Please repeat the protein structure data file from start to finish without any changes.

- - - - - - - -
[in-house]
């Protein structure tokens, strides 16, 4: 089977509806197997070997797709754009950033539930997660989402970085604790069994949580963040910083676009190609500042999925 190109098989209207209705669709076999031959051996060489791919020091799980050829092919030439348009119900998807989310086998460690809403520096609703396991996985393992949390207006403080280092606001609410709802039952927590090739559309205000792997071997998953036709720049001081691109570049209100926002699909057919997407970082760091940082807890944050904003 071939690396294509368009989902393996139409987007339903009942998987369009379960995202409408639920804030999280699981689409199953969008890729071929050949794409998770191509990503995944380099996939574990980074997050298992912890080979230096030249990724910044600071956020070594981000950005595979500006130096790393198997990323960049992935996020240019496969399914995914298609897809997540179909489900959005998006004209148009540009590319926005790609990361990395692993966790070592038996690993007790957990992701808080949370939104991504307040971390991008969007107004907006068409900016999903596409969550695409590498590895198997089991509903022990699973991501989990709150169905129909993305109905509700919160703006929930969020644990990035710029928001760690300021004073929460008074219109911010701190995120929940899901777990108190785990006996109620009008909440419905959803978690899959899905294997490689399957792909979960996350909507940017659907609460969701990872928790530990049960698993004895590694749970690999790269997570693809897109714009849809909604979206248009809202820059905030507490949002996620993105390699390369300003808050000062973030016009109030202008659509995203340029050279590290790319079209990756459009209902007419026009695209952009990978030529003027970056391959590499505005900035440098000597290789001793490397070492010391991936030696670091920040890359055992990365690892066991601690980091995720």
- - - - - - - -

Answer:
[in-house]
């Protein structure tokens, strides 16, 4: 089977509806197997070997797709754009950033539930997660989402970085604790069994949580963040910083676009190609500042999925 190109098989209207209705669709076999031959051996060489791919020091799980050829092919030439348009119900998807989310086998460690809403520096609703396991996985393992949390207006403080280092606001609410709802039952927590090739559309205000792997071997998953036709720049001081691109570049209100926002699909057919997407970082760091940082807890944050904003 071939690396294509368009989902393996139409987007339903009942998987369009379960995202409408639920804030999280699981689409199953969008890729071929050949794409998770191509990503995944380099996939574990980074997050298992912890080979230096030249990724910044600071956020070594981000950005595979500006130096790393198997990323960049992935996020240019496969399914995914298609897809997540179909489900959005998006004209148009540009590319926005790609990361990395692993966790070592038996690993007790957990992701808080949370939104991504307040971390991008969007107004907006068409900016999903596409969550695409590498590895198997089991509903022990699973991501989990709150169905129909993305109905509700919160703006929930969020644990990035710029928001760690300021004073929460008074219109911010701190995120929940899901777990108190785990006996109620009008909440419905959803978690899959899905294997490689399957792909979960996350909507940017659907609460969701990872928790530990049960698993004895590694749970690999790269997570693809897109714009849809909604979206248009809202820059905030507490949002996620993105390699390369300003808050000062973030016009109030202008659509995203340029050279590290790319079209990756459009209902007419026009695209952009990978030529003027970056391959590499505005900035440098000597290789001793490397070492010391991936030696670091920040890359055992990365690892066991601690980091995720």